Time flies when you're blogging and so this post is about two weeks late, give or take, but now that it's here, who cares, right? For a quick refresher on the topic go here. Now that you're up to speed it's full throttle robots v. ninjas. The argument aimed by the ninjas (proponents of 7-man) against the robots (xball players) is both ironic and misguided. The core of it is that coaching turns the xball player into a robot simply following commands and if that wasn't bad enough these same coaches kill the ninja style of play by making game-breaking run-thrus almost impossible. At least the kind where the player making the move also survives. This view has a lot of advocates not least a chunk of the Middle Skool pros–those guys whose careers span most of the out-of-the-woods era of competitive paintball and perhaps even a few Old Skoolers. Doesn't however make them right.
Coaching is communication. And communication is a basic tennant of competitive paintball going deep into the forests of yesteryear. No one objects to a back player rolling his gun and telling his insert to make the move they worked out before the game started. Yet when a coach tells a player to go–bumping a gap in the snake or the like it's the ruination of the game. The plain truth is the xball player still must have the full complement of individual skills in order to be successful. All that those within the sound of the coach's voice get extra is information about the unfolding point. And more and more the notion of a coach "operating" a player, any player, like his robot is failing the practical test–it doesn't work very well and most of the time that's not the focus of the coaching going on–which is simply to provide more info in a changing environment. (The obvious "secret" to neutralizing coaching is rate of change; how fast things keep happening.) Even so, coaching can and does alter some things and it's a fair debate to question just how much. That said, coaching never eliminated anybody or stopped a single run-thru.
The real argument is over the nebulous skill called timing. Timing being that sense a player either develops or doesn't of when to do things though it's usually associated with making moves, judging the opportune moment and going for it. Hence the objection to robot-like players and "ruined" run-thrus. Of course the critical element that made (makes) timing valuable is LACK of information.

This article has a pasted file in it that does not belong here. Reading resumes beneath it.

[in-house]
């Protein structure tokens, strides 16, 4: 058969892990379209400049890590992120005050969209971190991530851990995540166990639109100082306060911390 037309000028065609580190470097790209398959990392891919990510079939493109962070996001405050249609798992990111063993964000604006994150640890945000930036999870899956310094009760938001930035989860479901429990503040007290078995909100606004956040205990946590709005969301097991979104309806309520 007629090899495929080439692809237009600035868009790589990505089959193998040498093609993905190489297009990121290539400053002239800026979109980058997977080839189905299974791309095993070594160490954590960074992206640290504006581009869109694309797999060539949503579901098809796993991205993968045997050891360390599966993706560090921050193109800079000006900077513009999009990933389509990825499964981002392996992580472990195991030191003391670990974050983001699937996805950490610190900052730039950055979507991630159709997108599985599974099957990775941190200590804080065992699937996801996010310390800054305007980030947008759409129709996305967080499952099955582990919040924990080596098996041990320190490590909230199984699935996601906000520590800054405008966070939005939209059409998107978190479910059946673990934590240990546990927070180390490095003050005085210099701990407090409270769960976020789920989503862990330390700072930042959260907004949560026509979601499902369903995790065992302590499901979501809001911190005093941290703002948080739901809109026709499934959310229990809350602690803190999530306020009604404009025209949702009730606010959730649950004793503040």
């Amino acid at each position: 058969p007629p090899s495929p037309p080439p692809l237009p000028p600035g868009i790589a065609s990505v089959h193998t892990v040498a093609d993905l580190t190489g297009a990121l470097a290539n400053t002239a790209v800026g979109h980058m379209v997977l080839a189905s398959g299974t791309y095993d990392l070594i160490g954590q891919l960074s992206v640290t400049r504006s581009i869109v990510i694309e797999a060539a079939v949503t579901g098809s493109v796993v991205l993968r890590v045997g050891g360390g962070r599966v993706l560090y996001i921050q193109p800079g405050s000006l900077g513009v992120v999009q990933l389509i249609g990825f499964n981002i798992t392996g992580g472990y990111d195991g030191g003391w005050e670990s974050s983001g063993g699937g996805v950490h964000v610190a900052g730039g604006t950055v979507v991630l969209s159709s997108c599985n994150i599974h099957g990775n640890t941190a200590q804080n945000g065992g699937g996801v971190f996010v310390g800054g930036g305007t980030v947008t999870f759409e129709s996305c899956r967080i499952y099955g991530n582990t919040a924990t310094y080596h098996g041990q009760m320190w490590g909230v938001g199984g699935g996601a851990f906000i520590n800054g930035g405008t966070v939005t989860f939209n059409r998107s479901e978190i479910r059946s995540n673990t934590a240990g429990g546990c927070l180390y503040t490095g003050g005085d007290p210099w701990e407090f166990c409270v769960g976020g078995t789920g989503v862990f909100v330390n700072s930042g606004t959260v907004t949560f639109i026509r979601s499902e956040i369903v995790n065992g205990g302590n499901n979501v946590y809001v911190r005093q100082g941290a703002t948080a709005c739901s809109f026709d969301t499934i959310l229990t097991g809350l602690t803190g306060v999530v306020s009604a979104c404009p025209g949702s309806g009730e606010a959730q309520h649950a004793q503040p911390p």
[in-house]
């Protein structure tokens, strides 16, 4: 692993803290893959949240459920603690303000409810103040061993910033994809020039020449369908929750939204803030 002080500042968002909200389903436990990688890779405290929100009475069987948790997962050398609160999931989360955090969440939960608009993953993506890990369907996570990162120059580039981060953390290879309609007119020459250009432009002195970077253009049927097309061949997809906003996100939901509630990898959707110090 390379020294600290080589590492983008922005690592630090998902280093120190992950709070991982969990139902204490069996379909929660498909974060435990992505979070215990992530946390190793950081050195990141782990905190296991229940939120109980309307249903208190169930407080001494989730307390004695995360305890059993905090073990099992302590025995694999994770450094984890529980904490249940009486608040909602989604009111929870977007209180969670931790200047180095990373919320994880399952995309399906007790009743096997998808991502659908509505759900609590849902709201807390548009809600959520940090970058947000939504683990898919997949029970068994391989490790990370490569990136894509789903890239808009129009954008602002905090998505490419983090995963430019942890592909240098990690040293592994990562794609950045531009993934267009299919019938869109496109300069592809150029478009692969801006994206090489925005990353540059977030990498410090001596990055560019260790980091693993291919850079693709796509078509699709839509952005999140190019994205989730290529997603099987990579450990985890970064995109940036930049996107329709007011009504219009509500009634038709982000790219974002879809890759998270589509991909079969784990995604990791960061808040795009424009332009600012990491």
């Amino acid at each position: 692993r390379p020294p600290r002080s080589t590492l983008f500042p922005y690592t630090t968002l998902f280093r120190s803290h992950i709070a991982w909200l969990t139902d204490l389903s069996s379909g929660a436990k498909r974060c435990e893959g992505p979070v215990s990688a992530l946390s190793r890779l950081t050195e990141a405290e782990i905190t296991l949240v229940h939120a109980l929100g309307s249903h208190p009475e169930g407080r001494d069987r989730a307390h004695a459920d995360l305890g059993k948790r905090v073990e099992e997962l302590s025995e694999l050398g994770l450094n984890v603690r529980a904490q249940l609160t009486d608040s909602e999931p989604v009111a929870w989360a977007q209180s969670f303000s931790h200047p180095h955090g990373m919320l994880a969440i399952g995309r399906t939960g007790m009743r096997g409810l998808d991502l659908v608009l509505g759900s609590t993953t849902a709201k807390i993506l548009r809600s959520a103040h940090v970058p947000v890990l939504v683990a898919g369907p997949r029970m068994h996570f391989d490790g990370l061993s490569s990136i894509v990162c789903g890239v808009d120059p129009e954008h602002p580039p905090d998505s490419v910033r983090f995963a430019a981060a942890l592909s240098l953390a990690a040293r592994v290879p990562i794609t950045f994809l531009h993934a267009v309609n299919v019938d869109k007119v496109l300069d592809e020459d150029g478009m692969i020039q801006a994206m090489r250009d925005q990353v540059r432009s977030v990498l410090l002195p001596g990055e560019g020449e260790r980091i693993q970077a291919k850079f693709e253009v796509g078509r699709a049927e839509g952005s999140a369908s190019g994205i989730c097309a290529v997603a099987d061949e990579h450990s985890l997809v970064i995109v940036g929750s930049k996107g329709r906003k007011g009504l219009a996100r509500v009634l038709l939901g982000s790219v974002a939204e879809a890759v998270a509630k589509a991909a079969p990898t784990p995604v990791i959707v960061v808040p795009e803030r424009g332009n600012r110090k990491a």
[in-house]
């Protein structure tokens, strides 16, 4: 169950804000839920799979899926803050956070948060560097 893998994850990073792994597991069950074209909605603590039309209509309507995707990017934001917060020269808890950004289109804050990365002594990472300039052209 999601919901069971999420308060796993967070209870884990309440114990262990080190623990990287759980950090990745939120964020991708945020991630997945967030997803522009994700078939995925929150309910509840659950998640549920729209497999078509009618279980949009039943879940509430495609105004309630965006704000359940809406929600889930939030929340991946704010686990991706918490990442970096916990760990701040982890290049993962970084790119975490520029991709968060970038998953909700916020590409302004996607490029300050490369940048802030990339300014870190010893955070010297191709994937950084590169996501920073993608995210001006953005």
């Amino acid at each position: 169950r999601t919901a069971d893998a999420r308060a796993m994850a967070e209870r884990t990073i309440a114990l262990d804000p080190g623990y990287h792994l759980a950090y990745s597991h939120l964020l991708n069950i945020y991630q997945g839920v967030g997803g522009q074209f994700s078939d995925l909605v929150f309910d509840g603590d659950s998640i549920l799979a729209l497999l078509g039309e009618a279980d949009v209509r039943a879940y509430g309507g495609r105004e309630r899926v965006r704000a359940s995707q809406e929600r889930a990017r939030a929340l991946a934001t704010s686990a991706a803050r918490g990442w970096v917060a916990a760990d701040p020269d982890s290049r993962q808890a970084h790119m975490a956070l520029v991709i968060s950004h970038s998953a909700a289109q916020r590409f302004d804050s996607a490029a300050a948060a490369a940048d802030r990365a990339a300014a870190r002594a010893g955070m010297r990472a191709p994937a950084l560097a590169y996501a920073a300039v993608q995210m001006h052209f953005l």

The irony in the whole argument is that xball has altered all of competitive paintball in ways those making the argument have apparently failed to recognize.
You gotta crawl before you can walk or run. Remember the example in the original post of how crawling has changed? 15 years ago crawling was the ninja style of paintball. And what changed it? The game environment.
How long has 7-man been a major format in the U.S.? Less than a decade or about the same amount of time as xball has been around. Is 7-man a more natural progression from the prior generation's 10-man than xball is? I think that's a fair statement but neither format is played the way 10-man was in the past. 10-man was a gun dominant game. Yes, the same basic rules applied and peeps worked for angles, moved up field etc. but the guns controlled the rhythm of the games and the first teams to push the pace were changing the way the game was played. I'd start the transition with Image followed by Dynasty but you might want to throw in turn-of-the-century Shock and old Lanche, too. (I've often wondered if the early electronic cheats weren't motivated by a desire to reestablish the old order of the game. Okay, too philosophical and not to the point.)
Regardless Dynasty epitomized the new game of speed and movement and xball formalized it with a tiny unforgiving field of play that demands skills sharpened to a knife's edge.
For those of you who've been around long enough the differences in the 7 minute 7-man game of today from even the last incarnation of 10-man is pretty stark and the style of play and broad skill sets demanded of players today owe far more to xball and teams like Dynasty than they do to the historic game.
There are no robots or ninjas, only ways to play the game that demand a different balance of skills. [Which reminds me, one of the better ways to introduce rookies to tourney ball would be on larger scale fields.]
I've little doubt this debate will continue but the important part of all this isn't who is right or wrong in the robots versus ninjas debate. The lesson is that so far in paintball's brief history very little prior consideration has been given to the consequences of the changes being made. Or the corallary that future changes will, whether intended or not, mold and shape the game in new and different ways. And, lastly, that any contemplated change should be rigorously examined for its likely consequences before being instituted.